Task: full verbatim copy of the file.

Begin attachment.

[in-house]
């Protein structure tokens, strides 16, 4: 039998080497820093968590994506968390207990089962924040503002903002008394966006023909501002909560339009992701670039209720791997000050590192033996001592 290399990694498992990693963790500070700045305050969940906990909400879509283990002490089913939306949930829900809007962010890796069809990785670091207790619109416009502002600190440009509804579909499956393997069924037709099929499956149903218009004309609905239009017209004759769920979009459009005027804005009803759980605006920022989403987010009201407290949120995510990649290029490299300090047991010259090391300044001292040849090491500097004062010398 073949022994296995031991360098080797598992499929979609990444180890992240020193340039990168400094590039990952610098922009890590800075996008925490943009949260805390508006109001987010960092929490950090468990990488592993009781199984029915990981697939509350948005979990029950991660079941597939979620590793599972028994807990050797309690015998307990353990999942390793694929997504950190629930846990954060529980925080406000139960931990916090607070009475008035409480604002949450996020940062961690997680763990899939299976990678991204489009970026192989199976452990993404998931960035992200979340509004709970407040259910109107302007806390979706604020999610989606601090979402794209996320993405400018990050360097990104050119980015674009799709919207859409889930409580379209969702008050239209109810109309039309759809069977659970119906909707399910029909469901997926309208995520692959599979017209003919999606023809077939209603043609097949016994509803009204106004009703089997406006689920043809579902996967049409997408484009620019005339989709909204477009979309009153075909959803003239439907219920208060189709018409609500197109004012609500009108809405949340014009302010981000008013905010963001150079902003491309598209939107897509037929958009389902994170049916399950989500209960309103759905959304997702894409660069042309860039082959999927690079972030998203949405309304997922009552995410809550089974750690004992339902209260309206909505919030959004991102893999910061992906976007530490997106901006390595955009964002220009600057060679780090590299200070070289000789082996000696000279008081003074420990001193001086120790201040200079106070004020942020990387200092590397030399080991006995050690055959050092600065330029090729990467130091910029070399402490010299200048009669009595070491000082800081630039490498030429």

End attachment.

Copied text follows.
[in-house]
């Protein structure tokens, strides 16, 4: 039998080497820093968590994506968390207990089962924040503002903002008394966006023909501002909560339009992701670039209720791997000050590192033996001592 290399990694498992990693963790500070700045305050969940906990909400879509283990002490089913939306949930829900809007962010890796069809990785670091207790619109416009502002600190440009509804579909499956393997069924037709099929499956149903218009004309609905239009017209004759769920979009459009005027804005009803759980605006920022989403987010009201407290949120995510990649290029490299300090047991010259090391300044001292040849090491500097004062010398 073949022994296995031991360098080797598992499929979609990444180890992240020193340039990168400094590039990952610098922009890590800075996008925490943009949260805390508006109001987010960092929490950090468990990488592993009781199984029915990981697939509350948005979990029950991660079941597939979620590793599972028994807990050797309690015998307990353990999942390793694929997504950190629930846990954060529980925080406000139960931990916090607070009475008035409480604002949450996020940062961690997680763990899939299976990678991204489009970026192989199976452990993404998931960035992200979340509004709970407040259910109107302007806390979706604020999610989606601090979402794209996320993405400018990050360097990104050119980015674009799709919207859409889930409580379209969702008050239209109810109309039309759809069977659970119906909707399910029909469901997926309208995520692959599979017209003919999606023809077939209603043609097949016994509803009204106004009703089997406006689920043809579902996967049409997408484009620019005339989709909204477009979309009153075909959803003239439907219920208060189709018409609500197109004012609500009108809405949340014009302010981000008013905010963001150079902003491309598209939107897509037929958009389902994170049916399950989500209960309103759905959304997702894409660069042309860039082959999927690079972030998203949405309304997922009552995410809550089974750690004992339902209260309206909505919030959004991102893999910061992906976007530490997106901006390595955009964002220009600057060679780090590299200070070289000789082996000696000279008081003074420990001193001086120790201040200079106070004020942020990387200092590397030399080991006995050690055959050092600065330029090729990467130091910029070399402490010299200048009669009595070491000082800081630039490498030429």